Upholstery Tips - Finding A Good Upholsterer
Recommendation is often the best source. Look for a recognized trade association mark, such as "The Association of Master Upholsters & Soft Furnishers" which is not a 'bought' badge but ensures that the upholstery work and business is regularly vetted by experts in the trade.
What you must do before you get your furniture re-upholstered or re-covered:
- Get at least two written quotations from qualified upholsters.
- Make sure the quotes detail all the work to be undertaken.
- That they list all the materials to be used.
- Ensure you compare like for like.
- What is the difference between re-covering and re-upholstering
To re-upholster a piece of furniture is to completely strip the piece down to the frame and rebuild it, webbing, springing, right up to its top cover.
• To Re-cover Is To Change The Top Fabric.
There are times when a job can combine both re-covering and re-upholstering depending on the condition or make up of the piece. However, do be sure that your chosen upholsterer makes it clear exactly what he is intending to do in order that your quotations can be compared like for like.
Bear in mind that if you intend to sell-on your piece it should comply fully with the "Furniture and Furnishings Fire Safety Regulations 1988." This means that if you were to sell via auction you would have to prove the piece fully compiles and that suitable labels are fixed. Where pieces are 'part re-upholstered' it is often impossible to make such a declaration.
• A Cheap Job!
There is no such thing as a cheap upholstery job. There is however, a job that is good value for the money. It is false economy for you to pay for something that is purely top show. Although you would obviously like your furniture to look good it must also be functional and should give you many years of service.
• Fabric - The "Top Cover"
It is not always the most expensive fabric that lasts the longest. Ask your upholsterer for information on the fabric being offered to you. He should be able to advise you as to the suitability both in wear and fire safety standards of your fabric. Check what the rub test is on the fabric, just because a fabric looks and feels thick it doesn't mean it's the toughest.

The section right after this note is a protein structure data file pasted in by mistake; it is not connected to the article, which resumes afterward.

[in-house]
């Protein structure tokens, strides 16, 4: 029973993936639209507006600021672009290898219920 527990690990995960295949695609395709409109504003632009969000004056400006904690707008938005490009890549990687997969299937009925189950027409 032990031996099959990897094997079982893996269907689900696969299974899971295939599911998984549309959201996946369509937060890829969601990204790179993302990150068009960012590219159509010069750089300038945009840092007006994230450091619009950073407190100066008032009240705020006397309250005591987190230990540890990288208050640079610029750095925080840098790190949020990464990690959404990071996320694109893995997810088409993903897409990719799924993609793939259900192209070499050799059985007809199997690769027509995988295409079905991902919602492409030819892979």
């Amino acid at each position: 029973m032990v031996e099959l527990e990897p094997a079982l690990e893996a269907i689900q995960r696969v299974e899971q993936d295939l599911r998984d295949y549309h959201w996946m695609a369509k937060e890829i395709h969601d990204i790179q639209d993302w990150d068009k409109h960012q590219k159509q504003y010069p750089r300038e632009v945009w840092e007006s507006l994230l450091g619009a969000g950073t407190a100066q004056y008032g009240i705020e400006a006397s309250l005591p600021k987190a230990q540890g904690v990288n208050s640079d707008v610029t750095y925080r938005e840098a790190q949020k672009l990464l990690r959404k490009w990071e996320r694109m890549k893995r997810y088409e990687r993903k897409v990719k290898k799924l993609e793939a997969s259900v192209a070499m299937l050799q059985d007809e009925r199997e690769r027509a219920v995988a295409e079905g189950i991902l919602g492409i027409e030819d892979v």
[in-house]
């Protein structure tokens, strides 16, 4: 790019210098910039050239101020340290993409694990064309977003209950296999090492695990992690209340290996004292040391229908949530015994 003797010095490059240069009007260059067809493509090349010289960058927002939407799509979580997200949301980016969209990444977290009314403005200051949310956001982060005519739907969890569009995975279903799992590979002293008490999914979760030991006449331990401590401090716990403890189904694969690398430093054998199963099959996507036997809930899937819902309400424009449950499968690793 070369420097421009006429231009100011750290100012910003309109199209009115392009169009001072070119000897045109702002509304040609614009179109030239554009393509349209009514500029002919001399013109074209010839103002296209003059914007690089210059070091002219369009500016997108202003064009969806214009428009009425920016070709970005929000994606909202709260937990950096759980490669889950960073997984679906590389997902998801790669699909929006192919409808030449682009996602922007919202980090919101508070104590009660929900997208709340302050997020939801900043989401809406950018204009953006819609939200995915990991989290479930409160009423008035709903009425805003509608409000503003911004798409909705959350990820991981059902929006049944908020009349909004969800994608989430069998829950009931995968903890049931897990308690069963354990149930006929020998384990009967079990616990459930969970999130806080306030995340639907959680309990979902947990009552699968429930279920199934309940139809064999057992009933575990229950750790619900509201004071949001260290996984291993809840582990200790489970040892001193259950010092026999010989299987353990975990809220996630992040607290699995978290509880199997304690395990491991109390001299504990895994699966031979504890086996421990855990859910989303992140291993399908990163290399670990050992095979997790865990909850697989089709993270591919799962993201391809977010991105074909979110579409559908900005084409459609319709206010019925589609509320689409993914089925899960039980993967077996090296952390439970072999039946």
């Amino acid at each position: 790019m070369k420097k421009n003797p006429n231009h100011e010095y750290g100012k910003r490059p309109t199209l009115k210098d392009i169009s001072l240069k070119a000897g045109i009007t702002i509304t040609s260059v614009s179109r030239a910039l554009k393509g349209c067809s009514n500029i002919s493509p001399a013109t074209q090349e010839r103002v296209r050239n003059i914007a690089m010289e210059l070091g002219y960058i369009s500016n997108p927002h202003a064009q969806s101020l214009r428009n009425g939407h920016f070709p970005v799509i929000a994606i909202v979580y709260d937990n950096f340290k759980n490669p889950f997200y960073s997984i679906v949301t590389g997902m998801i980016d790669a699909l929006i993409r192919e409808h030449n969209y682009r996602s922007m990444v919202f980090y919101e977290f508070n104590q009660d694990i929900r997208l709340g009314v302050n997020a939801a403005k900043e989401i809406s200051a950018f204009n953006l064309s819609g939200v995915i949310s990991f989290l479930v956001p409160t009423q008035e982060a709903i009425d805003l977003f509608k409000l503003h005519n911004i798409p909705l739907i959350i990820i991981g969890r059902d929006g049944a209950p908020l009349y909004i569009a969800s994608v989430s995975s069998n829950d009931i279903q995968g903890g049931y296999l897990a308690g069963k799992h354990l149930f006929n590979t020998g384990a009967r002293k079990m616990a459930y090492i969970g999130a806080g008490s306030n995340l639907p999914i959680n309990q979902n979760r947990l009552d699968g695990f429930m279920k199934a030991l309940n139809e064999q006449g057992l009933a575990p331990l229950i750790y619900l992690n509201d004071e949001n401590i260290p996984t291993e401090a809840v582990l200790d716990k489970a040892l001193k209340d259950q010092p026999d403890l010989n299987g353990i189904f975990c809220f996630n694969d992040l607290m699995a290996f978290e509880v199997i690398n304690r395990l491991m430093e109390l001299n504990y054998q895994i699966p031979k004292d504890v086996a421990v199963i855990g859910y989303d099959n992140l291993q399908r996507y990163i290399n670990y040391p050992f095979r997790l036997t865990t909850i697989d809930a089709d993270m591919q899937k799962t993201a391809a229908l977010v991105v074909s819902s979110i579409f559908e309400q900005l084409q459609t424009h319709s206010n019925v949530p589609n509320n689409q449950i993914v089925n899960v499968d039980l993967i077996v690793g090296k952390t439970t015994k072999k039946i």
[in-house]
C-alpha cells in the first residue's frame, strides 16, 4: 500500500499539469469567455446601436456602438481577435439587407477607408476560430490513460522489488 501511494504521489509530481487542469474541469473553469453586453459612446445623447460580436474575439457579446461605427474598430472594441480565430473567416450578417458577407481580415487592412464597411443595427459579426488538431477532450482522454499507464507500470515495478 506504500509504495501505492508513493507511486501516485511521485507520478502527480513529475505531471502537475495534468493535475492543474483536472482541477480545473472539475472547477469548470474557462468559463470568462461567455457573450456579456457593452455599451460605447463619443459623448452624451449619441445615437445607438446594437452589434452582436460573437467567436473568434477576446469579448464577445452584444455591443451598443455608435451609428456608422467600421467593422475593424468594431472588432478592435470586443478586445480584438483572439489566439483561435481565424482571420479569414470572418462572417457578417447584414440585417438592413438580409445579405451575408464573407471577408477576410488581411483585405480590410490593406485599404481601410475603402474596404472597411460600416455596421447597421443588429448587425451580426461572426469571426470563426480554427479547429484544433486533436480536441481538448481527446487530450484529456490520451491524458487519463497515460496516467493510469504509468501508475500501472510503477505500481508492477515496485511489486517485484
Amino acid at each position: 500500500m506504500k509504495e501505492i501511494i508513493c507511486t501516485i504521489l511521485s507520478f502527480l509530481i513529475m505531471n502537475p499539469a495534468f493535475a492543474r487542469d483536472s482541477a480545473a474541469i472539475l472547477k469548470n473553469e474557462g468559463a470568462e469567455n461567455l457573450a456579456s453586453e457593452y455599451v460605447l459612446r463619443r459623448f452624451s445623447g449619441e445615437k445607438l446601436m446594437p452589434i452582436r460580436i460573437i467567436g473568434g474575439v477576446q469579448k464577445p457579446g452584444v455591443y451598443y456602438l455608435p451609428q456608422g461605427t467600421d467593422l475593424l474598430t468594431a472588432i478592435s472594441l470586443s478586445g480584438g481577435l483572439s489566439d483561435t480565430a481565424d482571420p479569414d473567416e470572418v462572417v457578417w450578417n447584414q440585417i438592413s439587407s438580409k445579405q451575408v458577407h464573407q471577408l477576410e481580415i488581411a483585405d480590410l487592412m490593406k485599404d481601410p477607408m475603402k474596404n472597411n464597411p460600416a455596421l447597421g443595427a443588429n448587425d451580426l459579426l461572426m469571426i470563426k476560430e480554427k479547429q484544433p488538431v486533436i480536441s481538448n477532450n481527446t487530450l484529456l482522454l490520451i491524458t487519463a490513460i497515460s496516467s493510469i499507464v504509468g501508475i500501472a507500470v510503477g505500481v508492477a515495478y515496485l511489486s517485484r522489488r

Proper fixed upholstery fabric should carry the results of a Martindale Test. This test is carried out by machine on a small area of fabric using a circular rubbing motion. The resulting number, is the number of cycles completed before the fabric shows signs of wear.
Make sure you take a sample of the fabric into the room or area in which your furniture will be used, check that it still looks right in both artificial and natural light. The light in a showroom can give a totally different effect to that of your home. The surrounding colors on walls, floors and other fabrics will reflect their color and so influence its final shade or pattern. Don't forget - the pattern book is a representative sample ONLY and shade and textural differences often occur. If required, request a stock cutting sample from the supplier.
• What Is The Difference Between Traditional & Modern Upholstery?
Traditional upholstery is not available from all upholsters some only hold skills in the 'modern' trade. Make sure the upholsterer you choose is competent in the type of restoration skill you require.
To traditionally upholster a chair means to re-upholster it in its original style and materials. Generally this term is used where the upholstery is formed with hair or hair substitute (fiber), either by hand sewing it into shaped pads or forming shallow hair pads. The term is generally used when referring to antique or maybe just older types of seating. Sometimes hair is applied in rubberized sheeting and this can also be referred to as traditional upholstery.
Modern upholstery normally describes upholstery made in foam or other more recently developed materials. However, don't be fooled into thinking this is a skill that can be undertaken by anyone. Applied correctly modern methods can produce good products that give years of excellent service. Furthermore, much of today's modern upholstery is engineered with large stitched on piece covers capped on to padded frames. A great deal of skill is required to undertake such work.
Whichever method is used remember that neither will be much good without it being applied to a well-made frame.
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